Customer surveys are for companies who didn't pay proper attention to begin with.
    Ronald Alarcon
    Greenhorn

    Joined: May 29, 2011
    Posts: 22

    Tim Holloway wrote:Not to disparage your PL/SQL skills, but I have discovered (the hard way) that database stored procedures are a programming nightmare and should be used sparingly. The problem is that it fractures the app into 2 different sets of source code, and so the first thing a maintenance programmer always has to do when working on the app is figure out which source code (java or PL/SQL) a given function is in. Also, stored procedures don't easily fit into source code version control. Which means that shipping source code to someone else can be a and that getting old copies of a function require the assistance of a DBA.

    Stored procedures can be more efficient, but if we really needed that much more efficiency, we'd still be coding in assembly language and not using expensive frameworks like JDBC and JSF. Plus, you're dumping extra work on the database server machine and usually there are more appservers than DB servers.

    Some comments:
    There is SVN for PL/SQL Development too, SQL Developer like Netbeans has a Subversion Client inlaid. You´re right the SP are used in some cases but arent necessary, thanks for recommendation but isnt my case, i was just mentioning that i work on pl/sql development.

    Tim Holloway wrote:
    Users and Roles are not something that I recommend handling yourself. J2EE has a built-in container-managed security system that uses role-based access control as well as authentication (login). It is far, far more secure than user-written security systems, since it was designed by security specialists and has had more than a decade of real-world use to prove itself. In that same period of time I've encountered more user-written security systems than I can count, including some in critical finance apps and even military use. And not one blessed one of them had any real security at all. Most could be defeated in 15 minutes or less.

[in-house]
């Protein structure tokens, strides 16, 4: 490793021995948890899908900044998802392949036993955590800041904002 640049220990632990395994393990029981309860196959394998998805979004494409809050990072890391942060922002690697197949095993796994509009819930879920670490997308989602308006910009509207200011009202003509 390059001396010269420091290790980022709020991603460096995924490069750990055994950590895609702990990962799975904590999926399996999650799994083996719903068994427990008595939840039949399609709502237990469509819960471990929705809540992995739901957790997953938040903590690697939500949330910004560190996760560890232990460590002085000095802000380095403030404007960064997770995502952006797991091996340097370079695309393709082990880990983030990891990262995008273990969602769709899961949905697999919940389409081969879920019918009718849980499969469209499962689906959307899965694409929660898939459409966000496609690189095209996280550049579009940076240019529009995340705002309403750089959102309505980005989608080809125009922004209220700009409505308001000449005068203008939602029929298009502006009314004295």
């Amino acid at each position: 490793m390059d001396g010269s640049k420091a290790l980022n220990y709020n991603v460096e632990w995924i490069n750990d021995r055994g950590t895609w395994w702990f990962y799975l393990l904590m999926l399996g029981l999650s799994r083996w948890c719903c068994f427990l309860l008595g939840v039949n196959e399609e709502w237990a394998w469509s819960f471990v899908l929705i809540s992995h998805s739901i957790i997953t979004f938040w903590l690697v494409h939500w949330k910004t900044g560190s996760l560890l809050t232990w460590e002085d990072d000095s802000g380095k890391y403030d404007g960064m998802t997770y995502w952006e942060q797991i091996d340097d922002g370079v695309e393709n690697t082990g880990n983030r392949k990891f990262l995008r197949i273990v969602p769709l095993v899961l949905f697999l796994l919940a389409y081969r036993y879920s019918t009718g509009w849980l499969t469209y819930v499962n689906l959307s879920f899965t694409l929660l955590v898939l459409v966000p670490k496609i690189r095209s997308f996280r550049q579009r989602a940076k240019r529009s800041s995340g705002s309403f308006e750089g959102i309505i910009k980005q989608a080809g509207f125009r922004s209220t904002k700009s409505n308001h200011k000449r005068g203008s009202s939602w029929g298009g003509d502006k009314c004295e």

You don't need session objects for userids and roles using the J2EE standard security system. The userid is available from the HttpServletRequest, and roles can be checked via the isUserInRole() method. More importantly, the J2EE security standard can keep people from accessing secured pages altogether via declarations in web.xml without any code at all.

    Are you Talking about JAAS?

    Tim Holloway wrote:
    There is one caveat for JSF, however. JSF doesn't normally track URLs as closely as most frameworks, and the J2EE page protection is based on the URL, not the page view definition file resource. This is easily allowed for by using the "redirect" JSF navigation option.

    Are you talking about JSF navigation rules?
    Tim Holloway
    Saloon Keeper

    Joined: Jun 25, 2001
    Posts: 16065
        
      21

    1. I'd like a link on that, if you could provide one. Might be useful at some point. Unfortunately, where I have my real scorch marks, the database was SQL Server. I got sent a ZIP file with the source code. Then I got sent another zip file with a database in it. I then had to import the database and chase down some scripts to dump all the stored procedures out of the database and into text files.

    2. No. J2EE security is Container Managed Security (not to be confused with Content Management Systems). CM security usually is backed by plug-in security Realm modules that are configured into the server itself. Tomcat, for example, comes with a Realm that uses a simple XML file to define users and roles, 2 different database Realms, a JAAS Realm, and an LDAP/Active Directory Realm. And that's just the beginning. I've also done custom Realms on occasion, like when I needed to interface with a corporate web service based security system.